In my church, I always felt out of place. I’ll speak just for myself, but somehow it felt like I didn’t really belong in this space where everyone was in on the traditions and values and cultural references that come with being White. Full white. Not the half-sie that I felt like I was. 

At church, it was easy to feel out of place. But when it came to the guts of my relationship with God, I felt seen by him. I mean, he made me. Like, he made me and he decided for me to be born and for all the people who are a part of my lineage to be born, so my siblings and I could be the racial mashups that we are. 

God made me a watercolour piece. He made whatever beautiful mess that I am, and I see him at work in my family. He made this family of mine not one-sided or able to be contained; to be mysterious and unique, just like him. But because we’re human, we’re messy just like everyone else––but just like everyone else, we reflect him in our own unique way.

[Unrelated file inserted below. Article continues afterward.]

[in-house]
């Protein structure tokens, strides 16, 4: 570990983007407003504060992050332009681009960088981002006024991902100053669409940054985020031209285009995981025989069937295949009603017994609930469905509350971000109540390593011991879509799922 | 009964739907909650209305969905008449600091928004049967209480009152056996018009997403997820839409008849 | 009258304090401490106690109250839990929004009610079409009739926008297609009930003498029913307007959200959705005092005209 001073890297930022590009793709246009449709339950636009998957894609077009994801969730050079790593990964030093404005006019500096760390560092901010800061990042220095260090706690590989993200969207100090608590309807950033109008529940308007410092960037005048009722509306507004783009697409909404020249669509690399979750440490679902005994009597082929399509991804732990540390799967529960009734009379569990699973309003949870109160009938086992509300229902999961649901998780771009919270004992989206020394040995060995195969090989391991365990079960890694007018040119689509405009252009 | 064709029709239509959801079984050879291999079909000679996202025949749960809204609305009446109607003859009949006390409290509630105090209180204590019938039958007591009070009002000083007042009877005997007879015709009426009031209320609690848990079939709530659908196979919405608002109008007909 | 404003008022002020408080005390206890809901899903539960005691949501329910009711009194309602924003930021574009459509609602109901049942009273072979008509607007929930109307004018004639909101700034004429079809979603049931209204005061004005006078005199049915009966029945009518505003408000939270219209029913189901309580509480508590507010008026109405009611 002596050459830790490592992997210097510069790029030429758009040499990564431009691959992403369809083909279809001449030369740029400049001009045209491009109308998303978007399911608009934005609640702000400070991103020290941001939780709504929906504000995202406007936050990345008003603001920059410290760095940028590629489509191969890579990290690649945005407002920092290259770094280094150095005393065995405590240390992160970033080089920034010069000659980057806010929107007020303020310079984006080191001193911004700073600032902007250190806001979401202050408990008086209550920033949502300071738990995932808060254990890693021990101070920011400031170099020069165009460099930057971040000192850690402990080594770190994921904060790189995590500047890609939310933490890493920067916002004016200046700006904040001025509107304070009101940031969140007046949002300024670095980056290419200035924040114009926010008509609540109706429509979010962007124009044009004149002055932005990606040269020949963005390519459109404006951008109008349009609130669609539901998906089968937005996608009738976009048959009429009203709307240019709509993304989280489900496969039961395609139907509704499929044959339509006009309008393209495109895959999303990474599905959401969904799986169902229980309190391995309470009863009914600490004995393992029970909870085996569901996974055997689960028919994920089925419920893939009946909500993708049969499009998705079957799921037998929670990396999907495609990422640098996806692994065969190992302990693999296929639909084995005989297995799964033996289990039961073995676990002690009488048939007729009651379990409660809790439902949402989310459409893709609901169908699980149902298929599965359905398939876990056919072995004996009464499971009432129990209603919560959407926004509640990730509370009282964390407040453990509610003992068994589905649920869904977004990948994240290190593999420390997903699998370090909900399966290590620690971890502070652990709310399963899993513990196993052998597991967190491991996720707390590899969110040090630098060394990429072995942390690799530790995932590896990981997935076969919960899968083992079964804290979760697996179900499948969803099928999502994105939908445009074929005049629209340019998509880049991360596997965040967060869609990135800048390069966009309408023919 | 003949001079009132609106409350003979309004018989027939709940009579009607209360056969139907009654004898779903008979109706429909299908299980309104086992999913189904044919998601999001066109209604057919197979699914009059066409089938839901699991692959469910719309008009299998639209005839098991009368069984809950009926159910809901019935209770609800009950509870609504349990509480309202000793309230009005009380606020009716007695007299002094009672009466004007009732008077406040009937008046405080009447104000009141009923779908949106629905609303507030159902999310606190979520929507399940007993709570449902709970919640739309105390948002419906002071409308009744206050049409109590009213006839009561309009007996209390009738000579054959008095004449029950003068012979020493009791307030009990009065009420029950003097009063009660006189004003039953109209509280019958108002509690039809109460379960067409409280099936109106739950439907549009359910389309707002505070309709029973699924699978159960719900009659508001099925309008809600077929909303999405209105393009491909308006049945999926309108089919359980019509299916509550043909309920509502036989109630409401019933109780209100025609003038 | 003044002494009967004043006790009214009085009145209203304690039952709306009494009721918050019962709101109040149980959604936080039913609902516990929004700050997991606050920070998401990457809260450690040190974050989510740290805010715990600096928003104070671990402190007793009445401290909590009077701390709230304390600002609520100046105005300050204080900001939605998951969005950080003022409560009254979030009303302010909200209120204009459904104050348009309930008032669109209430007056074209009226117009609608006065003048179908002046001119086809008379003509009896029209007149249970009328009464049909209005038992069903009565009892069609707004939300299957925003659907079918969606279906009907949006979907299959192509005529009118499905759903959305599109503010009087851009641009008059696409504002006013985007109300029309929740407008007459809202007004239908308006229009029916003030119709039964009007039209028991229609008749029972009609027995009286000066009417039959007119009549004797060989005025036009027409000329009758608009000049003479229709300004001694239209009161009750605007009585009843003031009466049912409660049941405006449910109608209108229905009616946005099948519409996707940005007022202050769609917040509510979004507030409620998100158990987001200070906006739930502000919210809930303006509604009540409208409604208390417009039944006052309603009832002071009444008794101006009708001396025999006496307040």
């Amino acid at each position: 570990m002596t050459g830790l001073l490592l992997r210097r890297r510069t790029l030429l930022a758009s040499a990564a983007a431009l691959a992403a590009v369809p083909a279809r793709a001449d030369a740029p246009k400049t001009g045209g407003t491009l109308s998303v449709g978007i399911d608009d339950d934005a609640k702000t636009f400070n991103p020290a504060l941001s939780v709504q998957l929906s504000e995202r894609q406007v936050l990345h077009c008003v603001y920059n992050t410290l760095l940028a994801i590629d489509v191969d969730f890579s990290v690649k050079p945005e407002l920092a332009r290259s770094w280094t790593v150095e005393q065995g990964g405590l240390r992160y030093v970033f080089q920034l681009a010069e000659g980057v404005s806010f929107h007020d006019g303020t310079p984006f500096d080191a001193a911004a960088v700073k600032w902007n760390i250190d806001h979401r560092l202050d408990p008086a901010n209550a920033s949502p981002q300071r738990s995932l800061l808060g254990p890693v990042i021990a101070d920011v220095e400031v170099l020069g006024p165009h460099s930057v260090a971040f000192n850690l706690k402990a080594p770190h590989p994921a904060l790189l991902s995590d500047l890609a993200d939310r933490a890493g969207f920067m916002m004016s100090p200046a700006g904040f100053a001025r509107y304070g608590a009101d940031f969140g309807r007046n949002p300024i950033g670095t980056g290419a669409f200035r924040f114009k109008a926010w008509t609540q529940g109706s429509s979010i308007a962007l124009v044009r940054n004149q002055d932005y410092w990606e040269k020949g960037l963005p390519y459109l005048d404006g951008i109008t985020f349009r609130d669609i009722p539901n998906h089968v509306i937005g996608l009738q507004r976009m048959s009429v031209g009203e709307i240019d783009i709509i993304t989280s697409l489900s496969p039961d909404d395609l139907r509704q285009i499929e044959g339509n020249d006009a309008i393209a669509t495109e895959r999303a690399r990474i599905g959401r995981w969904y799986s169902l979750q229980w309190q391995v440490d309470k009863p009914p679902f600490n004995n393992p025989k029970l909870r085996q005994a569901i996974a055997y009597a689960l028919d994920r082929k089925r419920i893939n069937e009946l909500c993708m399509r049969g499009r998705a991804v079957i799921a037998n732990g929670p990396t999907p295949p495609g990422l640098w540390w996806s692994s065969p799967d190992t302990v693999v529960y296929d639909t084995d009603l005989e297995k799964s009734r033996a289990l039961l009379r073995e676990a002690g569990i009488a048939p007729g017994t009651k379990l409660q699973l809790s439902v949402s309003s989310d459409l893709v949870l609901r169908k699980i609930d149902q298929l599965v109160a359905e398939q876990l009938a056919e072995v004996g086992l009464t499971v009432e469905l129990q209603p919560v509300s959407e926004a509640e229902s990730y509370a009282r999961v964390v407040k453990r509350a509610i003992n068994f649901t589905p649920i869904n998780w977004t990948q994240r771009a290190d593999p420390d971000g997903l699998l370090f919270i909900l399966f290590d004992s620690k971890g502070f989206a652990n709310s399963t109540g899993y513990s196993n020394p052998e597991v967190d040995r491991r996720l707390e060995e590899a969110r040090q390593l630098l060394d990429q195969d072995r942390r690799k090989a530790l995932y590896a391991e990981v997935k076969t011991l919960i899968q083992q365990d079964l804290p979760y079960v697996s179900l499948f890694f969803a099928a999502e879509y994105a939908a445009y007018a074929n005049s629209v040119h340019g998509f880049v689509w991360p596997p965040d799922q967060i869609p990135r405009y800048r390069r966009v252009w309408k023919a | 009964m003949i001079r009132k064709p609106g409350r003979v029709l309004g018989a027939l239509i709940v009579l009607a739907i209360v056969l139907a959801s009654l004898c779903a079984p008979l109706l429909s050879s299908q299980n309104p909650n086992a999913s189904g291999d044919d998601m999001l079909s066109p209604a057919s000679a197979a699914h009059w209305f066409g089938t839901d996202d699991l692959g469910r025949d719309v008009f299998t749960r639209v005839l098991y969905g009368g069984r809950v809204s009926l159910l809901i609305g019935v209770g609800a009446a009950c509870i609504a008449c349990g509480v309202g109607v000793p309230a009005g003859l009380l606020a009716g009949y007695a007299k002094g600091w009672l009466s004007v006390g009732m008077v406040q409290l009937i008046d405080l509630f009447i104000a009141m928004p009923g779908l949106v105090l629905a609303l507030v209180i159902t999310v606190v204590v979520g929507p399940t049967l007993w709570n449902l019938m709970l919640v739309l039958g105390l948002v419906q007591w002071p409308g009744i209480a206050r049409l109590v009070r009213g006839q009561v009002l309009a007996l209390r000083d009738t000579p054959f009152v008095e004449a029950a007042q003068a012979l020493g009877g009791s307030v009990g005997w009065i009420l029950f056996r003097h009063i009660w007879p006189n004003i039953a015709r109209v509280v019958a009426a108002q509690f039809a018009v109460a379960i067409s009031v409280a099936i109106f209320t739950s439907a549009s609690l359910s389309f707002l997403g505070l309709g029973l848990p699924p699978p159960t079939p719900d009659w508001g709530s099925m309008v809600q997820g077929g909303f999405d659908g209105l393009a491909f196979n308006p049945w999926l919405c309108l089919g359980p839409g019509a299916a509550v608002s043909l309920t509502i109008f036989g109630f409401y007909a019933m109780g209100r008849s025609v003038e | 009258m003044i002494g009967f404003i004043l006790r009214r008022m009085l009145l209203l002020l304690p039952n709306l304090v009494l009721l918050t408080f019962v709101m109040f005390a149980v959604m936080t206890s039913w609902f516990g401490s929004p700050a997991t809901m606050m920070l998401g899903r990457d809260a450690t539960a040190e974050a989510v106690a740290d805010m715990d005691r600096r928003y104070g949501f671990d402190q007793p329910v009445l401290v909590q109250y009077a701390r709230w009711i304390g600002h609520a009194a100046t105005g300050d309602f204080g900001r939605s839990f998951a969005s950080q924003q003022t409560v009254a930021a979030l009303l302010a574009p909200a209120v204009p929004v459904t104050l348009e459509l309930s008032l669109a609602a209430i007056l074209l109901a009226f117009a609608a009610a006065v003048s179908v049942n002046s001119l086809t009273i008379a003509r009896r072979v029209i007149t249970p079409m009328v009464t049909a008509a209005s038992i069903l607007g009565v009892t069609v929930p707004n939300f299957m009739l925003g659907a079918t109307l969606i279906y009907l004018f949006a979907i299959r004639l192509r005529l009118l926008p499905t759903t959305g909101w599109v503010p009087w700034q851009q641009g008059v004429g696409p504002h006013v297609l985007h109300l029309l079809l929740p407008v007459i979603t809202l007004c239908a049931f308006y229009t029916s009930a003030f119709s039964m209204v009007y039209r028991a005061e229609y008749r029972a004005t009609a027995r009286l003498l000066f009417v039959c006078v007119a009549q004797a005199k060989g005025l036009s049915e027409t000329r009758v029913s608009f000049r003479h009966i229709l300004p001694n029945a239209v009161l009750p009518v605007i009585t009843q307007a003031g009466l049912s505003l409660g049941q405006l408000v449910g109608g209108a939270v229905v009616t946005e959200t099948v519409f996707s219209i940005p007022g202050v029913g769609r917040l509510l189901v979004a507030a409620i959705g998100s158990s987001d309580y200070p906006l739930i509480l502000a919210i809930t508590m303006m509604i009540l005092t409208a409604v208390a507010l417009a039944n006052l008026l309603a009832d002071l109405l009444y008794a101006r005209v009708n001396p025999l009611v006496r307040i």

It’s complicated to be multiracial, and I think it’s complicated to be human. Just me existing in this multiracial body has given me language for understanding the human experience of feeling out of space, for no matter what reason that may be. 

But no matter where you yourself come from, no matter what your family tree looks like, I hope you learn to acknowledge the stories, both hard and healthy, that have formed you too.

[Editor’s Note: This article belongs to our series on “What forms us?” Of course, it’s ultimately God who shapes us toward Christ-likeness. But we hope these reflections encourage awareness and inspire intentionality in how we live. For more articles in this series, click the #whatformsus tag.]